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A Primer on Mathematical Statistics and Univariate Distributions; The Normal Distribution; The GLM with the Normal Distribution PSYC 943 (930): Fundamentals of Multivariate Modeling Lecture 4: September 5, 2012 PSYC 943: Lecture 4

Univariate Normal Distribution

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Page 1: Univariate Normal Distribution

A Primer on Mathematical Statistics and Univariate Distributions; The Normal Distribution;

The GLM with the Normal Distribution

PSYC 943 (930): Fundamentals of Multivariate Modeling

Lecture 4: September 5, 2012

PSYC 943: Lecture 4

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Today’s Class

• The building blocks: The basics of mathematical statistics: Random variables: definitions and types Univariate distributions

General terminology Univariate normal (aka, Gaussian) Other popular (continuous) univariate distributions

Types of distributions: marginal, conditional, and joint Expected values: means, variances, and the algebra of expectations Linear combinations of random variables

• The finished product: How the GLM fits within statistics The GLM with the normal distribution The statistical assumptions of the GLM How to assess these assumptions

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PSYC 943: Lecture 4 3

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Random Variables

Random: situations in which the certainty of the outcome is unknown and is at least in part due to chance

+ Variable: a value that may change given the scope of a given problem or set of operations

= Random Variable: a variable whose outcome depends on chance (possible values might represent the possible outcomes of a yet-to-be-performed experiment) Today we will denote a random variable with a lower-cased: 𝑥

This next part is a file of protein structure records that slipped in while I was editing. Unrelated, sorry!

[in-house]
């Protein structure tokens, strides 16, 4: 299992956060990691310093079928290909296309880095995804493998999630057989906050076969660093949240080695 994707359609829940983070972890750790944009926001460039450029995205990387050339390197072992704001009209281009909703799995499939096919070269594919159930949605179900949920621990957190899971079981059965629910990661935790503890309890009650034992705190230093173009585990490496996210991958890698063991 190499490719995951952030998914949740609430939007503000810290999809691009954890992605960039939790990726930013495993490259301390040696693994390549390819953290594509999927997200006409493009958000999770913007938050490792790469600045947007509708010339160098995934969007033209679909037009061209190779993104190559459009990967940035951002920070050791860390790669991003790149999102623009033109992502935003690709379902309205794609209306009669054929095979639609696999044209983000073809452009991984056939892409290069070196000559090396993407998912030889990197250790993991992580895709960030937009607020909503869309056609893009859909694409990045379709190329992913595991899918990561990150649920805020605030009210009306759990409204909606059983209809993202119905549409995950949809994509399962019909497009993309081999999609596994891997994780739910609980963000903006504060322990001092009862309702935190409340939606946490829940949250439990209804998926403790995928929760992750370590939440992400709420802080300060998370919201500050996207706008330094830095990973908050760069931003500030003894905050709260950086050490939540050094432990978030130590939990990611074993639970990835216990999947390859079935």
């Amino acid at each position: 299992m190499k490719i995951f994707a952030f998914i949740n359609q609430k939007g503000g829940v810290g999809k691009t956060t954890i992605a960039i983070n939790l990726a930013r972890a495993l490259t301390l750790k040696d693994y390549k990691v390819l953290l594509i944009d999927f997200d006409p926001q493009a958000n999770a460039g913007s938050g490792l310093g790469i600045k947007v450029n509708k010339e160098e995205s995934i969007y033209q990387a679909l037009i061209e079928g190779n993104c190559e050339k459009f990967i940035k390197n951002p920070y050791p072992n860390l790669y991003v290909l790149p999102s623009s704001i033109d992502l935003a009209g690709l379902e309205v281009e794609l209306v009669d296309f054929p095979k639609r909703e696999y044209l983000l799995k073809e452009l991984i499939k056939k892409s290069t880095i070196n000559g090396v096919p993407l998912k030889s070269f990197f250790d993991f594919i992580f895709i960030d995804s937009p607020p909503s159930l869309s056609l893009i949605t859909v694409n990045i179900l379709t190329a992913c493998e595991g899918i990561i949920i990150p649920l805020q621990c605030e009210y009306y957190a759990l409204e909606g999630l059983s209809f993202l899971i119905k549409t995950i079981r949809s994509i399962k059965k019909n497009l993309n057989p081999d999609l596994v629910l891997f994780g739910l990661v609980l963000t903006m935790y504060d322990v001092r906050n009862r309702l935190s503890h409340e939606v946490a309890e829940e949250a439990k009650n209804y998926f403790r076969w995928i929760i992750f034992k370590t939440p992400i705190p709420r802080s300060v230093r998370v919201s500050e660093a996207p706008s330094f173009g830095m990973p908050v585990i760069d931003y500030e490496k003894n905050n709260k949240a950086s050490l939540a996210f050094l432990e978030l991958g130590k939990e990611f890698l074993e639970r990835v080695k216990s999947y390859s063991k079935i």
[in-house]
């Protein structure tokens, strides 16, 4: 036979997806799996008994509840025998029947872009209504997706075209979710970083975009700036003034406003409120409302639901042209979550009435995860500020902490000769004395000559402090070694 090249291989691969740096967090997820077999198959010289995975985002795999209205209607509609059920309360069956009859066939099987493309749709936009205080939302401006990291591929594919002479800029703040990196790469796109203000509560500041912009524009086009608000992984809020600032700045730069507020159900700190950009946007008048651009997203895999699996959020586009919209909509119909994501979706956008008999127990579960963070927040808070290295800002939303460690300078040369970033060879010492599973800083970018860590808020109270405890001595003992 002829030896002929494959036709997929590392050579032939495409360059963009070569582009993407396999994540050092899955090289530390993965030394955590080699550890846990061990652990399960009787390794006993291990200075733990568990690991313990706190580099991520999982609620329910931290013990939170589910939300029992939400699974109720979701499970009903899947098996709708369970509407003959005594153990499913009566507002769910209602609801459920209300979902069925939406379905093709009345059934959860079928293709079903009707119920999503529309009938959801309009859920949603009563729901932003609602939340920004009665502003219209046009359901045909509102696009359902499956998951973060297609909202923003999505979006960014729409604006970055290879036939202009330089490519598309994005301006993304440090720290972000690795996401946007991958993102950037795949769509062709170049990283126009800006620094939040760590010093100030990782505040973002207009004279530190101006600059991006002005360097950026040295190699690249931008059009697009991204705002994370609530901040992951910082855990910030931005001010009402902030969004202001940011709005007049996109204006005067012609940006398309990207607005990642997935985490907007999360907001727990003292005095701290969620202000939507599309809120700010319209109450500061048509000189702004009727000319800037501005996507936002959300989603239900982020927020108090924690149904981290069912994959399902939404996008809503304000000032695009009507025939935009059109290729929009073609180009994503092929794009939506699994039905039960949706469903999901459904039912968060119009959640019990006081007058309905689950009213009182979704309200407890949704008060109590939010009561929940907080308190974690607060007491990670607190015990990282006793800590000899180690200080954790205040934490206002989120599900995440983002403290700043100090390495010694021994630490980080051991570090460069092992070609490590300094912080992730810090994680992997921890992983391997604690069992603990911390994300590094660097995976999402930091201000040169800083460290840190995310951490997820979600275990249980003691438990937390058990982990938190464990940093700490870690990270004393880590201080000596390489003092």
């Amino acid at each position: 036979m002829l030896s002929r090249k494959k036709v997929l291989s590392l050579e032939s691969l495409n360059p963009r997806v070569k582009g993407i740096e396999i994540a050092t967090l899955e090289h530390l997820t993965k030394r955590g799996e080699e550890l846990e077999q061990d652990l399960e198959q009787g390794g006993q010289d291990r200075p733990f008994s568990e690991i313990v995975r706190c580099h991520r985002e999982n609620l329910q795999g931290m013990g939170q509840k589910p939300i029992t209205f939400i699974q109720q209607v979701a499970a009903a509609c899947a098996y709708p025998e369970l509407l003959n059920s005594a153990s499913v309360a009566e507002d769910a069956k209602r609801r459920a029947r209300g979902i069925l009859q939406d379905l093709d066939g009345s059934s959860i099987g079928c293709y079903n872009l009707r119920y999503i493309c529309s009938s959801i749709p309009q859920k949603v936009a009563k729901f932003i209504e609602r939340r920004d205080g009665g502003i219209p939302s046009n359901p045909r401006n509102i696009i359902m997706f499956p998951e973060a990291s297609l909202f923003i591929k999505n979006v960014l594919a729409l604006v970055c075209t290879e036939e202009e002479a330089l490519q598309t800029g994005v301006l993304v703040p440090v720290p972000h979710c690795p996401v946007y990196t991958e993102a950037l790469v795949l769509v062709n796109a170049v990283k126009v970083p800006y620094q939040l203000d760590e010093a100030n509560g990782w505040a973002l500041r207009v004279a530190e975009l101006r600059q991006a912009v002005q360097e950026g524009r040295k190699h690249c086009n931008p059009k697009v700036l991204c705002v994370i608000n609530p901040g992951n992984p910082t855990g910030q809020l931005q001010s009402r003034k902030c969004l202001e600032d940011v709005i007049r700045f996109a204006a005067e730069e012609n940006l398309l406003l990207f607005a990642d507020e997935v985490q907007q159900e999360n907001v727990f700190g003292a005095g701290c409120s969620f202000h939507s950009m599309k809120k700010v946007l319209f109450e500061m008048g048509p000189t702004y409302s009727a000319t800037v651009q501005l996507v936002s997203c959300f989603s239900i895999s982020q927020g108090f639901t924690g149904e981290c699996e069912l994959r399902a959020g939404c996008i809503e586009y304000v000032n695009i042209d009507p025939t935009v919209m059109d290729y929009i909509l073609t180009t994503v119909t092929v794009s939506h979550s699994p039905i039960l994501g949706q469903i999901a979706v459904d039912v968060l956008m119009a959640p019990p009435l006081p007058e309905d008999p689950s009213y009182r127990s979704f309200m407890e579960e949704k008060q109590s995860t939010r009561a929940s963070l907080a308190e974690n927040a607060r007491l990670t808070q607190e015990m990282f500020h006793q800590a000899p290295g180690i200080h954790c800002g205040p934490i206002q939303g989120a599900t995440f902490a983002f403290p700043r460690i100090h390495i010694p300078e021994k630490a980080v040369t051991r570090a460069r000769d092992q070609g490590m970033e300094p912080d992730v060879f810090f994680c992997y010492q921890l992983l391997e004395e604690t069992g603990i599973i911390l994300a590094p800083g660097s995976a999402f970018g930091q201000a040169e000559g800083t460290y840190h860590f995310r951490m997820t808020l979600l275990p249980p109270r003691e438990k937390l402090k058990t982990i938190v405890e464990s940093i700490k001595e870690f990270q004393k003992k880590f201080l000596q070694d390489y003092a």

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Types of Random Variables

• Random variables have different types: 1. Continuous

Examples of continuous random variables: 𝑥 represents the height of a person, drawn at random 𝑌𝑝 (the outcome/DV in a GLM)

2. Discrete (also called categorical, generally) Example of discrete:

𝑥 represents the gender of a person, drawn at random

3. Mixture of Continuous and Discrete: Example of mixture:

𝑥 represents �response time (if between 0 and 45 seconds)0

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Key Features of Random Variables

• Random variables each are described by a probability density/mass function (PDF) 𝑓(𝑥) that indicates relative frequency of occurrence A PDF is a mathematical function that gives a rough picture of the

distribution from which a random variable is drawn

• The type of random variable dictates the name and nature of these functions: Continuous random variables:

𝑓(𝑥) is called a probability density function Area under curve must equal 1 (found by calculus – integration) Height of curve (the function value 𝑓 𝑥 ):

– Can be any positive number – Reflects relative likelihood of an observation occurring

Discrete random variables:

𝑓(𝑥) is called a probability mass function Sum across all values must equal 1 The function value 𝑓(𝑥) is a probability (so must range from 0 to 1)

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Other Key Terms

• The sample space is the set of all values that a random variable 𝑥 can take: The sample space for a random variable 𝑥 from a normal distribution

(𝑥 ∼ 𝑁 𝜇𝑥,𝜎𝑥2 ) is −∞,∞ (all real numbers)

The sample space for a random variable 𝑥 representing the outcome of a coin flip is 𝐻,𝑇

The sample space for a random variable 𝑥 representing the outcome of a roll of a die is {1, 2, 3, 4, 5, 6}

• When using generalized models (discussed next week), the trick is to pick a distribution with a sample space that matches the range of values obtainable by data

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Uses of Distributions in Data Analysis

• Statistical models make distributional assumptions on various parameters and/or parts of data

• These assumptions govern: How models are estimated How inferences are made How missing data may be imputed

• If data do not follow an assumed distribution, inferences

may be inaccurate Sometimes a very big problem, other times not so much

• Therefore, it can be helpful to check distributional assumptions

prior to (or while) running statistical analyses We will do this at the end of class

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PSYC 943: Lecture 4 9

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Continuous Univariate Distributions

• To demonstrate how continuous distributions work and look, we will discuss three: Uniform distribution

Normal distribution

Chi-square distribution

• Each are described a set of parameters, which we will later see are what give us our inferences when we analyze data

• What we then do is put constraints on those parameters based on hypothesized effects in data

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Uniform Distribution

• The uniform distribution is shown to help set up how continuous distributions work